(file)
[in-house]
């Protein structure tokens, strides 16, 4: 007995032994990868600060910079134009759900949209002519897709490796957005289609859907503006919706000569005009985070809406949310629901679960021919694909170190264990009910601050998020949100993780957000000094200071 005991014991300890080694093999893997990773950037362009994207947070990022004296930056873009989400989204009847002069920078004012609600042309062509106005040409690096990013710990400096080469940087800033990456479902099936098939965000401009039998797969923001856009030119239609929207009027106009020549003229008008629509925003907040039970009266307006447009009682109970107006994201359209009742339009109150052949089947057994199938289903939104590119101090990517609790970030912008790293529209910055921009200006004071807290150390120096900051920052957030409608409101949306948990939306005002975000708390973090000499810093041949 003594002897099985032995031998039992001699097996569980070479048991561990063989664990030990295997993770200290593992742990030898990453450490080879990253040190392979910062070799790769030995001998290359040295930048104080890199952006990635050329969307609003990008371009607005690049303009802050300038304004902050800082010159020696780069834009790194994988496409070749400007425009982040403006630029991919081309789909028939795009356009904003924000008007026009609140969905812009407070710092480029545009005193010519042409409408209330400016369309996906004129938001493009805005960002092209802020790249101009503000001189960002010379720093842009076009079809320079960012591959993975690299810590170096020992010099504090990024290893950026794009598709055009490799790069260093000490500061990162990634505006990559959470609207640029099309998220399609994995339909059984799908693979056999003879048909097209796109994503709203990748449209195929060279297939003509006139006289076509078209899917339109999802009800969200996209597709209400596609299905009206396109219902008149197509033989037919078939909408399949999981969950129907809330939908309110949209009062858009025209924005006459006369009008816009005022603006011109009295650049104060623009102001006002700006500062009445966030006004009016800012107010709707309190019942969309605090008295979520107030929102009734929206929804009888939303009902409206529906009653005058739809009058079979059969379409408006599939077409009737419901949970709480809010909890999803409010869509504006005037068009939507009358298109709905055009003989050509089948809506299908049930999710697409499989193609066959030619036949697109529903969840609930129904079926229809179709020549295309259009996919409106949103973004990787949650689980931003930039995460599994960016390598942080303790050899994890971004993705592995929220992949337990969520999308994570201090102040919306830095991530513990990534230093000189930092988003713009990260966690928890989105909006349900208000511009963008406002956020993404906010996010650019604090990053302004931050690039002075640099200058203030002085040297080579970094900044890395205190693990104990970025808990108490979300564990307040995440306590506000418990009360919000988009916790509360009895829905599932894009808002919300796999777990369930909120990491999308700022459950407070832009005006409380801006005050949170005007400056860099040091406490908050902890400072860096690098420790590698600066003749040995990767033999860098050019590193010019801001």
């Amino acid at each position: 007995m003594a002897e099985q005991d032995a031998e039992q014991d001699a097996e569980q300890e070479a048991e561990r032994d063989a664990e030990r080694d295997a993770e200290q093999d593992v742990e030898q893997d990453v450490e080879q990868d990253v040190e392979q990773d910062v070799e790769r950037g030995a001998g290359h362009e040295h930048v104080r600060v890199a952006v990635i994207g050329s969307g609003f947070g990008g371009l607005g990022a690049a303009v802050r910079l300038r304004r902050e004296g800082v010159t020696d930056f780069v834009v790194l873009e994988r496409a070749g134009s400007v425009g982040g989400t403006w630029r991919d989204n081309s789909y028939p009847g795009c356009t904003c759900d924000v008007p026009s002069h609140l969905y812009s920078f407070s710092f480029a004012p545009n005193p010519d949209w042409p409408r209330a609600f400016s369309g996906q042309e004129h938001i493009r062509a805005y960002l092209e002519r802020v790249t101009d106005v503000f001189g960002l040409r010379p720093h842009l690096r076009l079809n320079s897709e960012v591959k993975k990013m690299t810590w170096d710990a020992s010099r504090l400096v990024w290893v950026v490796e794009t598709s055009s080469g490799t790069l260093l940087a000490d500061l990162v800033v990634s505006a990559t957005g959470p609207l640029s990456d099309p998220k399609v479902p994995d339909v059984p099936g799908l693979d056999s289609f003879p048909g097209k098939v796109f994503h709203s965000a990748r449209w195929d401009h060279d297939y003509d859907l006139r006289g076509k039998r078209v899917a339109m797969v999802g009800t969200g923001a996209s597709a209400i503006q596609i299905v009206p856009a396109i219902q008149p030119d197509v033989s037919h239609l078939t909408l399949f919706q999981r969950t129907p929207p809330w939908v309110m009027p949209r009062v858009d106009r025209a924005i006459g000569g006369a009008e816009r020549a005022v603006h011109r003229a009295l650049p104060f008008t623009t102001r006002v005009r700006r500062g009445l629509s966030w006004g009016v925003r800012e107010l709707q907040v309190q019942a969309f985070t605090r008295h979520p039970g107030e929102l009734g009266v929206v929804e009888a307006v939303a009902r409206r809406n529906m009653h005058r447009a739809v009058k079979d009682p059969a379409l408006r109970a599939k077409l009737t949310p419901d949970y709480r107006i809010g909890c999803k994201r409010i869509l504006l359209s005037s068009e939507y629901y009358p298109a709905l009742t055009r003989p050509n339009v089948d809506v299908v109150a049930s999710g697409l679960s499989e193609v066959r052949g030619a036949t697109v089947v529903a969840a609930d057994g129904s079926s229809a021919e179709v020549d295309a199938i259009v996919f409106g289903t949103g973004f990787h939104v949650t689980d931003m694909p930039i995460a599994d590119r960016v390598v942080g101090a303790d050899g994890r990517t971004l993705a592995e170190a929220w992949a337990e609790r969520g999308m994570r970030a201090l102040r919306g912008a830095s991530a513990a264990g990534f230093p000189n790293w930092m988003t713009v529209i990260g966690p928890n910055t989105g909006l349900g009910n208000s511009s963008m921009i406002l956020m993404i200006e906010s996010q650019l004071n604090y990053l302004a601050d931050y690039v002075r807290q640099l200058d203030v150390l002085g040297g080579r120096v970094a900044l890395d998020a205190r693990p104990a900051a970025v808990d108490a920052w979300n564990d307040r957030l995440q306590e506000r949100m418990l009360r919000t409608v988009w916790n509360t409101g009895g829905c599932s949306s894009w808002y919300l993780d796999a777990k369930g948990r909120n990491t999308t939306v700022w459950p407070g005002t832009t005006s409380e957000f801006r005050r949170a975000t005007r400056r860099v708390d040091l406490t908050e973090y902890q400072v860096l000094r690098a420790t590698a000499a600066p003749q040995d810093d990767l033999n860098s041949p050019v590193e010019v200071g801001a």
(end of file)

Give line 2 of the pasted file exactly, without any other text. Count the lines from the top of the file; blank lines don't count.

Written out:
């Protein structure tokens, strides 16, 4: 007995032994990868600060910079134009759900949209002519897709490796957005289609859907503006919706000569005009985070809406949310629901679960021919694909170190264990009910601050998020949100993780957000000094200071 005991014991300890080694093999893997990773950037362009994207947070990022004296930056873009989400989204009847002069920078004012609600042309062509106005040409690096990013710990400096080469940087800033990456479902099936098939965000401009039998797969923001856009030119239609929207009027106009020549003229008008629509925003907040039970009266307006447009009682109970107006994201359209009742339009109150052949089947057994199938289903939104590119101090990517609790970030912008790293529209910055921009200006004071807290150390120096900051920052957030409608409101949306948990939306005002975000708390973090000499810093041949 003594002897099985032995031998039992001699097996569980070479048991561990063989664990030990295997993770200290593992742990030898990453450490080879990253040190392979910062070799790769030995001998290359040295930048104080890199952006990635050329969307609003990008371009607005690049303009802050300038304004902050800082010159020696780069834009790194994988496409070749400007425009982040403006630029991919081309789909028939795009356009904003924000008007026009609140969905812009407070710092480029545009005193010519042409409408209330400016369309996906004129938001493009805005960002092209802020790249101009503000001189960002010379720093842009076009079809320079960012591959993975690299810590170096020992010099504090990024290893950026794009598709055009490799790069260093000490500061990162990634505006990559959470609207640029099309998220399609994995339909059984799908693979056999003879048909097209796109994503709203990748449209195929060279297939003509006139006289076509078209899917339109999802009800969200996209597709209400596609299905009206396109219902008149197509033989037919078939909408399949999981969950129907809330939908309110949209009062858009025209924005006459006369009008816009005022603006011109009295650049104060623009102001006002700006500062009445966030006004009016800012107010709707309190019942969309605090008295979520107030929102009734929206929804009888939303009902409206529906009653005058739809009058079979059969379409408006599939077409009737419901949970709480809010909890999803409010869509504006005037068009939507009358298109709905055009003989050509089948809506299908049930999710697409499989193609066959030619036949697109529903969840609930129904079926229809179709020549295309259009996919409106949103973004990787949650689980931003930039995460599994960016390598942080303790050899994890971004993705592995929220992949337990969520999308994570201090102040919306830095991530513990990534230093000189930092988003713009990260966690928890989105909006349900208000511009963008406002956020993404906010996010650019604090990053302004931050690039002075640099200058203030002085040297080579970094900044890395205190693990104990970025808990108490979300564990307040995440306590506000418990009360919000988009916790509360009895829905599932894009808002919300796999777990369930909120990491999308700022459950407070832009005006409380801006005050949170005007400056860099040091406490908050902890400072860096690098420790590698600066003749040995990767033999860098050019590193010019801001």